Iowa

Pensions, Mergers and Buyouts

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QUESTION: The company I work for just merged with another company. What can happen to my defined benefit pension?

ANSWER:With the mergers of many Iowa companies over the last several years, many employees and retirees are wondering what can happen to their defined benefit plans. A defined benefit plan is a kind of retirement plan that promises to pay you a specific monthly benefit for life.

There are several different things that may happen to your defined benefit pension when your employer merges or is bought by another company.

  • Sometimes a new employer will let you the keep your existing pension plan. In this case your pension would likely stay the same.
  • A second option is for the new employer to merge your plan with the plan that it offers. If this happens, your accrued benefits would be transferred to the new employer's plan. Your benefits in the new plan would have to be at least as good as in your old employer's plan.
  • A third possibility is for your employer to terminate your plan. Unless required by contract, an employer does not have to continue your pension plan. Federal laws do give some protections if this happens. For example, federal law says you will immediately be 100% vested even if you have not yet met the plan's normal vesting requirement.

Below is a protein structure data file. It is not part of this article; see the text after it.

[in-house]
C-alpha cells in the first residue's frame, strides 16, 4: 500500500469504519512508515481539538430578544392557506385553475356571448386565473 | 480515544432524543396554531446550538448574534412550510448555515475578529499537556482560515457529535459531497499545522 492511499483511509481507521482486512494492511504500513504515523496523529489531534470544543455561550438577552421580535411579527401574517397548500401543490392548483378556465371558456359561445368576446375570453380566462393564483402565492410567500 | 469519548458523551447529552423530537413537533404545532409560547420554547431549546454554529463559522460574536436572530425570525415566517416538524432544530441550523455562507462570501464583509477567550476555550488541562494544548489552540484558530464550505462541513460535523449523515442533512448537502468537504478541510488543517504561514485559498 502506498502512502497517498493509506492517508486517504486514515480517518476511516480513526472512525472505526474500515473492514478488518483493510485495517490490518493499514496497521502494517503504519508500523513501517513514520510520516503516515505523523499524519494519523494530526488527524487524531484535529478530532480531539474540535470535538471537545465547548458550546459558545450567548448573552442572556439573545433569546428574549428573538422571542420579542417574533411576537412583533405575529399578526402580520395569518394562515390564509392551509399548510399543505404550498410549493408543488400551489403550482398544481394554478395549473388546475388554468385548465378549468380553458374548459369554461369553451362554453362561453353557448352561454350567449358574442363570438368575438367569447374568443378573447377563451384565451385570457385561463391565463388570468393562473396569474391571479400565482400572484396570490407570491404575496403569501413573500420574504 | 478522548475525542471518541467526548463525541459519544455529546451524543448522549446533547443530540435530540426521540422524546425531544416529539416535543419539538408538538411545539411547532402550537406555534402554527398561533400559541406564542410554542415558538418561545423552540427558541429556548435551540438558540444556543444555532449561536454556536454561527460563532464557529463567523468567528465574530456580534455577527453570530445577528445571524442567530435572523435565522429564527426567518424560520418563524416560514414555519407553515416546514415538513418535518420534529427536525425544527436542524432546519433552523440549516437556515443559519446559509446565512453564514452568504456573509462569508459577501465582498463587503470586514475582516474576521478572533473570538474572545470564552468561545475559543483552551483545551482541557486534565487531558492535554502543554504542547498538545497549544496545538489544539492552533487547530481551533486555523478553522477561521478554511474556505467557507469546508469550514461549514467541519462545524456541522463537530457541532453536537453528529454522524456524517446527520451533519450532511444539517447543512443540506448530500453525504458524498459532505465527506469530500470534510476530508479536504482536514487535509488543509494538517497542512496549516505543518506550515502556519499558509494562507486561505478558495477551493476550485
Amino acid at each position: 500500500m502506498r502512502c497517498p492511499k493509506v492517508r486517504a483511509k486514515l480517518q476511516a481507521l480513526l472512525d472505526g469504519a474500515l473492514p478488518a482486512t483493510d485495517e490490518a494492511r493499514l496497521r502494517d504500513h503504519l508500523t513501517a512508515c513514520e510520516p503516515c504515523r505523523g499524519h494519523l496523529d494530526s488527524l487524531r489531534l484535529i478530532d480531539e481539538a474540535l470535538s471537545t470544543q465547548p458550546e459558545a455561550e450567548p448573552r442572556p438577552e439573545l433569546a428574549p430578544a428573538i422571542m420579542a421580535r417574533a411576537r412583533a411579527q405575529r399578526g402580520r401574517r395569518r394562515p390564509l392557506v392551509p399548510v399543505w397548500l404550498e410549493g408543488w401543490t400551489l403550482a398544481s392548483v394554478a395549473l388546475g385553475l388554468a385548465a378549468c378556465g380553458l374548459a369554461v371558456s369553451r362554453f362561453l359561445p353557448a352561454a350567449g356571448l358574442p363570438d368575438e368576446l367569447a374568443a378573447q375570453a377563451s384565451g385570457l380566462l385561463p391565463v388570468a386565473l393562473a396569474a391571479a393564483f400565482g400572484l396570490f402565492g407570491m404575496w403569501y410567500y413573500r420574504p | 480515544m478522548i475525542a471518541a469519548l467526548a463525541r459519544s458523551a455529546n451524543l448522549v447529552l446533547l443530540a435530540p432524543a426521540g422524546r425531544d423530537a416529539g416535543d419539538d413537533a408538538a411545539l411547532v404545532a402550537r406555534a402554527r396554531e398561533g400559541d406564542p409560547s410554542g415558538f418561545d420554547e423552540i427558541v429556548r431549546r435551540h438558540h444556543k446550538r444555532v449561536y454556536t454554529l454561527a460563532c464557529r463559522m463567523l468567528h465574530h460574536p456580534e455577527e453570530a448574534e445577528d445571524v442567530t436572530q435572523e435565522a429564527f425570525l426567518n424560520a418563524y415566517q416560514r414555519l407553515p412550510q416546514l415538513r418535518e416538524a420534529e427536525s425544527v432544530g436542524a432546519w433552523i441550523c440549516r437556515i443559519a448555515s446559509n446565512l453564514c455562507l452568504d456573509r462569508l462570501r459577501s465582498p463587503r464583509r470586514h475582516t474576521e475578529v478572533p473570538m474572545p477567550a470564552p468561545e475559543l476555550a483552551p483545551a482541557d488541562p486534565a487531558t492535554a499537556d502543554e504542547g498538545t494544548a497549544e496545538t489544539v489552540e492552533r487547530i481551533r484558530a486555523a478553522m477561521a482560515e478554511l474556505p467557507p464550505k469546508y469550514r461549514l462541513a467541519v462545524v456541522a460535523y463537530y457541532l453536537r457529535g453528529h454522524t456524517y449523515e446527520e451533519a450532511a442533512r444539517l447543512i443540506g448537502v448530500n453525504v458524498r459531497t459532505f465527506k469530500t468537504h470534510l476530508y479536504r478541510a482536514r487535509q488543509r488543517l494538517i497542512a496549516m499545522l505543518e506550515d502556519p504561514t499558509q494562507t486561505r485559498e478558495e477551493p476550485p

If a company terminated a plan that had a 5 year vesting requirement and you had only been there for 3 years, the plan would have to treat you as fully vested. The termination of a defined benefit pension plan can be a "standard" termination or a "distress" termination. In a "standard" termination, the plan must have enough money to pay all the benefits. In that case, the benefits would be fully paid as provided in the plan. Many times the company will purchase "annuity contracts" from insurance companies to fund benefit payments. This means an insurance company would handle the payment of benefits to current and future retirees.

    In a "distress" termination, a plan does not have enough assets to pay all the benefits. Examples of "distress" terminations include United and other airlines that have gone bankrupt in recent years.

    In this case, the Pension Benefit Guaranty Corporation (PBGC) will take over the plan. The PBGC is a federal government agency. It acts much like the FDIC that insures bank deposits. But, like FDIC insurance, your protection is limited. If a pension plan fails and is terminated, the PBGC insures only part of the promised benefit. The amount of protection depends on when the plan ends. The maximum amount of protection changes every year. For plans ending in 2010, the permanent cap is $4,653.41, per month. This limit is for workers who retire at age 65. The amount is lower if you retire before 65 and may be higher if you retire after 65.

this information is not a substitute for legal adviceFor more information regarding guarantee amounts, you can call the Pension Benefit Guaranty Corporation at 1-800-400-7242. While there are protections for your pension if your company is purchased or goes out of business, there are also some risks. If you have questions about this article or other pension-related issues, contact the Upper Midwest Pension Rights Project at 1-800-992-8161.

 

Last review 1/27/12